Community hospitals are the cornerstone of health and healing in America’s communities – large and small, urban and rural. Hospitals are working not just to deliver quality care, but to improve the patient experience and population health, while reducing the per capita cost of care. This work includes inpatient acute care and also extends far beyond the hospital building to include access to primary care, post-acute care, public health and wellness, housing, job training, back-to-school immunizations, literacy programs and many other resources. A community hospital’s efforts are often greeted with little fanfare, as it seamlessly coordinates the community’s health delivery system. However, its role is essential to the health and economic well-being of the people it serves.

 



   

 

Working for Community Hospitals

As the Trump administration and the 115th U.S. Congress take shape, AHA will continue to advocate on behalf of all community hospitals for high-quality, affordable and accessible health care for all Americans. Recent key advocacy and policy initiatives that AHA worked on are highlighted below.

  • Supporting HOPD. AHA successfully urged CMS to provide fairer and more equitable payment to hospitals for the services they provide when implementing the Bipartisan Budget Act of 2015, which requires site-neutral payments to be made to new off-campus hospital outpatient departments (HOPDs).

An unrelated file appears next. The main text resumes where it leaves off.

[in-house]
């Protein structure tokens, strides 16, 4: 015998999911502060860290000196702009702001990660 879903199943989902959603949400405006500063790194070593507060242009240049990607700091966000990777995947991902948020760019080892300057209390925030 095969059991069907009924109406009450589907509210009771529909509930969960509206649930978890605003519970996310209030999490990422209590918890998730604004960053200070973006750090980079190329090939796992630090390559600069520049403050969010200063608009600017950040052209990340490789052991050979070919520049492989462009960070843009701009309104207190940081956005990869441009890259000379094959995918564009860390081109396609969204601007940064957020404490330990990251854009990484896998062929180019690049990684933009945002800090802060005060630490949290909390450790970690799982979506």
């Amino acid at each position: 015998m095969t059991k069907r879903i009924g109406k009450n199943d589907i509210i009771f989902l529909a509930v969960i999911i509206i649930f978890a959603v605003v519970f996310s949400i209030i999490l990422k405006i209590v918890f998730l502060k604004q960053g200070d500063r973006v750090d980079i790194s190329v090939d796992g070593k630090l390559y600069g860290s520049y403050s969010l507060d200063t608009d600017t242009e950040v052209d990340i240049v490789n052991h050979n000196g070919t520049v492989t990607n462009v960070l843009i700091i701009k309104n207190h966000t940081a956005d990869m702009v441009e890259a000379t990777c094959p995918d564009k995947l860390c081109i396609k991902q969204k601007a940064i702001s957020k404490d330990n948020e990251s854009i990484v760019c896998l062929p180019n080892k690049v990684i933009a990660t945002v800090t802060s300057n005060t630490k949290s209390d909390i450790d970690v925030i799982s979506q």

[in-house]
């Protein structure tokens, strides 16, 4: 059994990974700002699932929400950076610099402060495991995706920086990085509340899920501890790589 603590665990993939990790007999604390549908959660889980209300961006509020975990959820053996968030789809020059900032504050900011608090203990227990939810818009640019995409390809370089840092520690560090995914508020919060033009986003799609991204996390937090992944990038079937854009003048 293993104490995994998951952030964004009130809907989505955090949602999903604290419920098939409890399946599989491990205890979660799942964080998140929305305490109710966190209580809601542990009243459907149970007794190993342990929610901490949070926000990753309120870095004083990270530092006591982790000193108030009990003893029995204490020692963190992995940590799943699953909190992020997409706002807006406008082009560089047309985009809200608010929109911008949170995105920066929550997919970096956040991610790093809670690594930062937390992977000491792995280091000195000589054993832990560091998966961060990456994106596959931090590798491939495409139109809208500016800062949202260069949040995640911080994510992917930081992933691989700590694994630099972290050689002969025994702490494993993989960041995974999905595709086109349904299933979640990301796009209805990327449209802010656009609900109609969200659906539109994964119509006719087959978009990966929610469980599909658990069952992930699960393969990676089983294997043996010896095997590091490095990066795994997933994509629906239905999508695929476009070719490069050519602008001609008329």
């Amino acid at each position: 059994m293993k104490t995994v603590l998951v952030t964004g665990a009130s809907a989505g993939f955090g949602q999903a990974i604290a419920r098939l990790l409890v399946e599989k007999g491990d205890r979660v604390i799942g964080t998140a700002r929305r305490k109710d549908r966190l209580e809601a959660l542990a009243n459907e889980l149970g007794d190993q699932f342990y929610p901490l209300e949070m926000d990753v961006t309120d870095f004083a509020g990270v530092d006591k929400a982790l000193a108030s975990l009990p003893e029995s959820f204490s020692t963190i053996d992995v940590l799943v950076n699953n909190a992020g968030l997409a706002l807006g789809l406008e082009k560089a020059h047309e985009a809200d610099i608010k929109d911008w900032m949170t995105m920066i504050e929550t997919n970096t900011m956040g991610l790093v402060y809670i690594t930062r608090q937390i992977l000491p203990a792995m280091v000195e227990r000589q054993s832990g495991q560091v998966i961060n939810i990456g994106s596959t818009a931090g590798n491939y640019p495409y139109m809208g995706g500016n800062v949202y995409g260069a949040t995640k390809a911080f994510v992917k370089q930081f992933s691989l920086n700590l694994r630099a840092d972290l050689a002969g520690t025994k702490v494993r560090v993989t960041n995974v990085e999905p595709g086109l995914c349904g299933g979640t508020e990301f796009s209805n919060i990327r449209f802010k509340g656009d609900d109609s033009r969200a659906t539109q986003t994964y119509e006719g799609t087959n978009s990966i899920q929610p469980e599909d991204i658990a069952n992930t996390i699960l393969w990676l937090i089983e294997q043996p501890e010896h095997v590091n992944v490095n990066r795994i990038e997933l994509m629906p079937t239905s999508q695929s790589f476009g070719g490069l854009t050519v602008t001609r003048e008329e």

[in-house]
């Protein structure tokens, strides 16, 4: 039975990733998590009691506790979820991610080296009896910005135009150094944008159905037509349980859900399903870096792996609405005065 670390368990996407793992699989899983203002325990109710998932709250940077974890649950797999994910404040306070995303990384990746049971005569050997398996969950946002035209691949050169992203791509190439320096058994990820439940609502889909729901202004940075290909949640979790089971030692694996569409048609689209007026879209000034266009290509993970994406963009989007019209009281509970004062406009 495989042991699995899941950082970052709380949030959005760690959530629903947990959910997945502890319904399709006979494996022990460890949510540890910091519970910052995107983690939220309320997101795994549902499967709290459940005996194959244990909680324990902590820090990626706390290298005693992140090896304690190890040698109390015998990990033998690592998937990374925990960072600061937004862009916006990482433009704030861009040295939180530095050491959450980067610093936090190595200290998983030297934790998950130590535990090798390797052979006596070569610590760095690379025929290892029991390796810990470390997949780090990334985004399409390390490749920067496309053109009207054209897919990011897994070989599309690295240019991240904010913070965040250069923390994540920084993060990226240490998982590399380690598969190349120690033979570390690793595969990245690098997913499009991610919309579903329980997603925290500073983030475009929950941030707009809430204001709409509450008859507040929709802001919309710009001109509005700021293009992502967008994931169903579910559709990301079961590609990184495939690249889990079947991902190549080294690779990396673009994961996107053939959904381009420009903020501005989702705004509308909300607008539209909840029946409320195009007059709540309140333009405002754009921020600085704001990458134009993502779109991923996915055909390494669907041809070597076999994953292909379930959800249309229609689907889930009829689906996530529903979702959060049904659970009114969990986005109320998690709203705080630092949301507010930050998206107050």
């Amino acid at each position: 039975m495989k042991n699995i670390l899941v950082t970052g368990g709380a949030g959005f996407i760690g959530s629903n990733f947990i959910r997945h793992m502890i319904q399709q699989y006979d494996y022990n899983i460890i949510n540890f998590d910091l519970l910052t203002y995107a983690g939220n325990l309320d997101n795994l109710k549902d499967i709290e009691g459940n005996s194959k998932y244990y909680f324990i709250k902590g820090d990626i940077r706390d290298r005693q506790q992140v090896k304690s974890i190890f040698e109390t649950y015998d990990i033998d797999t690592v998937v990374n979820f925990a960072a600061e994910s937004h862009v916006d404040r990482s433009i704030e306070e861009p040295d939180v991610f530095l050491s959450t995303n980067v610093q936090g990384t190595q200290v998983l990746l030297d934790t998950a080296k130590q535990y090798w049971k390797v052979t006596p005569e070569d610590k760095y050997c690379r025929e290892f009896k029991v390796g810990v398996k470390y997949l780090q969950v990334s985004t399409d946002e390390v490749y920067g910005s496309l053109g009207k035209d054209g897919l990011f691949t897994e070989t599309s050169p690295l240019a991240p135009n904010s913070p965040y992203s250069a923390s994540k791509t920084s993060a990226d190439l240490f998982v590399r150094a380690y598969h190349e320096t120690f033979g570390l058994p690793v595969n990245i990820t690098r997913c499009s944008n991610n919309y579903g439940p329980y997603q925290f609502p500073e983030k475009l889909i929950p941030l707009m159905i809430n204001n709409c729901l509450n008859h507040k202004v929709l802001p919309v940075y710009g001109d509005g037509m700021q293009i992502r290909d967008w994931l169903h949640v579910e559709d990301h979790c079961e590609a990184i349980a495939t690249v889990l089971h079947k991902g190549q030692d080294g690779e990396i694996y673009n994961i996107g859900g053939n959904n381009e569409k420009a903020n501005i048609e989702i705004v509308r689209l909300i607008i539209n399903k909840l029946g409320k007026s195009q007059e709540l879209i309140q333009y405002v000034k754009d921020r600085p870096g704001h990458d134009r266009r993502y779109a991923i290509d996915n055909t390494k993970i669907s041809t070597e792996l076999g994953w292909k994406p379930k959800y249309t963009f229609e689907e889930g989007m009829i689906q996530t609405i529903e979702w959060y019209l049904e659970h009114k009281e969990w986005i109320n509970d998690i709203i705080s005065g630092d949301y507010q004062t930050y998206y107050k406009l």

• Improving ‘Two-midnight’ Policy. AHA helped persuade CMS to finalize several positive changes to its burdensome two-midnight policy. In addition, AHA successfully challenged through the courts CMS’s interpretation of its 0.2% payment reduction for inpatient services, convincing the agency to restore the resources that hospitals are lawfully due, restoring $3.1 billion in unjustified cuts.
  • Eliminating ALJ Appeals Backlog. A federal judge ordered the Department of Health and Human Services (HHS) to eliminate the backlog of Medicare claims appeals pending at the administrative law judge (ALJ) level within four years, granting summary judgement to AHA and three member hospitals in their case challenging HHS for failing to meet statutory deadlines for processing Medicare claims appeals.